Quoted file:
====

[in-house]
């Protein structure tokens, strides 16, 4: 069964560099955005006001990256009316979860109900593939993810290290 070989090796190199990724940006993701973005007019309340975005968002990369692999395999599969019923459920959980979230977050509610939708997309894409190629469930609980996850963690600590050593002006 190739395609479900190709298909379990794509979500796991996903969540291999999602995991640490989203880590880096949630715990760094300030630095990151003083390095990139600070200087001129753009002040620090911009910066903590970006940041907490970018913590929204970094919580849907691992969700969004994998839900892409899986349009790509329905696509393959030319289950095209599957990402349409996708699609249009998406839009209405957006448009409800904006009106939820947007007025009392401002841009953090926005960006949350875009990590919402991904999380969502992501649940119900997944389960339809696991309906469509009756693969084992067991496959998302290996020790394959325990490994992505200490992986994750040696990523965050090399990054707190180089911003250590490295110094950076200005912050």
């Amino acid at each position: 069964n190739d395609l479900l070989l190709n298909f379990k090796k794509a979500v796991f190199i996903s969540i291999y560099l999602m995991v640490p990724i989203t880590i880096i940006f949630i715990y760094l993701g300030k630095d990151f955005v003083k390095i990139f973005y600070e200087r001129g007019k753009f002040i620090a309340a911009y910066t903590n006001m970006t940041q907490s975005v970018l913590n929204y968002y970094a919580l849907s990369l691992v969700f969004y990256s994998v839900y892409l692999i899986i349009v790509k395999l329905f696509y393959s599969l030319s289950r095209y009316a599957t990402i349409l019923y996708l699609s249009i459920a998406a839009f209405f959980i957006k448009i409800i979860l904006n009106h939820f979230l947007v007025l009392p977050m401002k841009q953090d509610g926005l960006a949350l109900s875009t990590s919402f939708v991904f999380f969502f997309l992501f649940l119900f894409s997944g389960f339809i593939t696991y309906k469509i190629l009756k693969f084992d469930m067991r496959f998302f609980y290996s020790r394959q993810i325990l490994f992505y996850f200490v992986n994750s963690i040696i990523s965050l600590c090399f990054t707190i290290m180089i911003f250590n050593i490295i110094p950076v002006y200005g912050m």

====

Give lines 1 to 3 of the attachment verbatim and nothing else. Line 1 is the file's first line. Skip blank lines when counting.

[in-house]
């Protein structure tokens, strides 16, 4: 069964560099955005006001990256009316979860109900593939993810290290 070989090796190199990724940006993701973005007019309340975005968002990369692999395999599969019923459920959980979230977050509610939708997309894409190629469930609980996850963690600590050593002006 190739395609479900190709298909379990794509979500796991996903969540291999999602995991640490989203880590880096949630715990760094300030630095990151003083390095990139600070200087001129753009002040620090911009910066903590970006940041907490970018913590929204970094919580849907691992969700969004994998839900892409899986349009790509329905696509393959030319289950095209599957990402349409996708699609249009998406839009209405957006448009409800904006009106939820947007007025009392401002841009953090926005960006949350875009990590919402991904999380969502992501649940119900997944389960339809696991309906469509009756693969084992067991496959998302290996020790394959325990490994992505200490992986994750040696990523965050090399990054707190180089911003250590490295110094950076200005912050």
């Amino acid at each position: 069964n190739d395609l479900l070989l190709n298909f379990k090796k794509a979500v796991f190199i996903s969540i291999y560099l999602m995991v640490p990724i989203t880590i880096i940006f949630i715990y760094l993701g300030k630095d990151f955005v003083k390095i990139f973005y600070e200087r001129g007019k753009f002040i620090a309340a911009y910066t903590n006001m970006t940041q907490s975005v970018l913590n929204y968002y970094a919580l849907s990369l691992v969700f969004y990256s994998v839900y892409l692999i899986i349009v790509k395999l329905f696509y393959s599969l030319s289950r095209y009316a599957t990402i349409l019923y996708l699609s249009i459920a998406a839009f209405f959980i957006k448009i409800i979860l904006n009106h939820f979230l947007v007025l009392p977050m401002k841009q953090d509610g926005l960006a949350l109900s875009t990590s919402f939708v991904f999380f969502f997309l992501f649940l119900f894409s997944g389960f339809i593939t696991y309906k469509i190629l009756k693969f084992d469930m067991r496959f998302f609980y290996s020790r394959q993810i325990l490994f992505y996850f200490v992986n994750s963690i040696i990523s965050l600590c090399f990054t707190i290290m180089i911003f250590n050593i490295i110094p950076v002006y200005g912050m």